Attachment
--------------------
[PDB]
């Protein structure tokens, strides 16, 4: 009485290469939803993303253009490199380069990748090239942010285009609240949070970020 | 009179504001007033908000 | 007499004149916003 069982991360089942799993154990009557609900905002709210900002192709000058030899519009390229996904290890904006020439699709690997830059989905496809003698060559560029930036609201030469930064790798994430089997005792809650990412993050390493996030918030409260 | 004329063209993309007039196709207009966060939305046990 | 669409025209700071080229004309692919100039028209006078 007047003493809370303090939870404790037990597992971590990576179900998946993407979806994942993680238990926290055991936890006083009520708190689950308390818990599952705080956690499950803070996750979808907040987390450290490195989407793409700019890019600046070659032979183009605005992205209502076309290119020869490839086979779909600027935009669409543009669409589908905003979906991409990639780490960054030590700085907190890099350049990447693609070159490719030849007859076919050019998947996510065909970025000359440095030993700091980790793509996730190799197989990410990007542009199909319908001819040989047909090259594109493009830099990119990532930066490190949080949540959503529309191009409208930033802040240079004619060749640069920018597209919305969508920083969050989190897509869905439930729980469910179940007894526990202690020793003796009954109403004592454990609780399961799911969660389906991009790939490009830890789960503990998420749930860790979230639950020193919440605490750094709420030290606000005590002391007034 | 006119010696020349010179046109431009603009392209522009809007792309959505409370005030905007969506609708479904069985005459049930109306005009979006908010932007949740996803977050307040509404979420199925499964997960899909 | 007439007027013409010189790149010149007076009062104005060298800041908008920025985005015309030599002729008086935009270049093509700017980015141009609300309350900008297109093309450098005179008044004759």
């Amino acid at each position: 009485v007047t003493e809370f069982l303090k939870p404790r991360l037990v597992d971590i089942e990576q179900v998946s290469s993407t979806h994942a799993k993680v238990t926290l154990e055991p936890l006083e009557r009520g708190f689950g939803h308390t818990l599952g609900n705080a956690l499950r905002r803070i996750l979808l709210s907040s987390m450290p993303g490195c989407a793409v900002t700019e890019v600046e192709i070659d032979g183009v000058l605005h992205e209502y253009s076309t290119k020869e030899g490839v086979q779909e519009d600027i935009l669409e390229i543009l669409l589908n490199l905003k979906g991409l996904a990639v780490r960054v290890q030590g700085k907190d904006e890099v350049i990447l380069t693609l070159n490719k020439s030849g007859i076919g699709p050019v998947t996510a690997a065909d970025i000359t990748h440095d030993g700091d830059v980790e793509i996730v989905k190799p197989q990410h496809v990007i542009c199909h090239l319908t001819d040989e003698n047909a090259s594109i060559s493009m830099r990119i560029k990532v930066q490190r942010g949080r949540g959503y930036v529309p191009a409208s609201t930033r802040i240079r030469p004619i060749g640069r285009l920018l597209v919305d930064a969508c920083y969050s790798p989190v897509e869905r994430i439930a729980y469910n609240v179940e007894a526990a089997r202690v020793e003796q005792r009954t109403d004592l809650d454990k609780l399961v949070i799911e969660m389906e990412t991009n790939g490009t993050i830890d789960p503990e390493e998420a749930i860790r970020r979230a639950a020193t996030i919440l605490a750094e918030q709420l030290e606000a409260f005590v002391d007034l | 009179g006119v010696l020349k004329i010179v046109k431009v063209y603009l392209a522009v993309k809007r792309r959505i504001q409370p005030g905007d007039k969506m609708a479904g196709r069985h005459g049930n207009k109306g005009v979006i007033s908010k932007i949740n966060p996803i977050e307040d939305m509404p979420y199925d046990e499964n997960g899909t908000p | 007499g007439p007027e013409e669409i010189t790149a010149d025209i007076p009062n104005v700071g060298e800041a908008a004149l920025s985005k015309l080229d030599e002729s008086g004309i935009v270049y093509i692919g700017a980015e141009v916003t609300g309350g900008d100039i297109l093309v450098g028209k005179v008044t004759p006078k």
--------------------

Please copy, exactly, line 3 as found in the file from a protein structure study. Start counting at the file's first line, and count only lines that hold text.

């Amino acid at each position: 009485v007047t003493e809370f069982l303090k939870p404790r991360l037990v597992d971590i089942e990576q179900v998946s290469s993407t979806h994942a799993k993680v238990t926290l154990e055991p936890l006083e009557r009520g708190f689950g939803h308390t818990l599952g609900n705080a956690l499950r905002r803070i996750l979808l709210s907040s987390m450290p993303g490195c989407a793409v900002t700019e890019v600046e192709i070659d032979g183009v000058l605005h992205e209502y253009s076309t290119k020869e030899g490839v086979q779909e519009d600027i935009l669409e390229i543009l669409l589908n490199l905003k979906g991409l996904a990639v780490r960054v290890q030590g700085k907190d904006e890099v350049i990447l380069t693609l070159n490719k020439s030849g007859i076919g699709p050019v998947t996510a690997a065909d970025i000359t990748h440095d030993g700091d830059v980790e793509i996730v989905k190799p197989q990410h496809v990007i542009c199909h090239l319908t001819d040989e003698n047909a090259s594109i060559s493009m830099r990119i560029k990532v930066q490190r942010g949080r949540g959503y930036v529309p191009a409208s609201t930033r802040i240079r030469p004619i060749g640069r285009l920018l597209v919305d930064a969508c920083y969050s790798p989190v897509e869905r994430i439930a729980y469910n609240v179940e007894a526990a089997r202690v020793e003796q005792r009954t109403d004592l809650d454990k609780l399961v949070i799911e969660m389906e990412t991009n790939g490009t993050i830890d789960p503990e390493e998420a749930i860790r970020r979230a639950a020193t996030i919440l605490a750094e918030q709420l030290e606000a409260f005590v002391d007034l | 009179g006119v010696l020349k004329i010179v046109k431009v063209y603009l392209a522009v993309k809007r792309r959505i504001q409370p005030g905007d007039k969506m609708a479904g196709r069985h005459g049930n207009k109306g005009v979006i007033s908010k932007i949740n966060p996803i977050e307040d939305m509404p979420y199925d046990e499964n997960g899909t908000p | 007499g007439p007027e013409e669409i010189t790149a010149d025209i007076p009062n104005v700071g060298e800041a908008a004149l920025s985005k015309l080229d030599e002729s008086g004309i935009v270049y093509i692919g700017a980015e141009v916003t609300g309350g900008d100039i297109l093309v450098g028209k005179v008044t004759p006078k």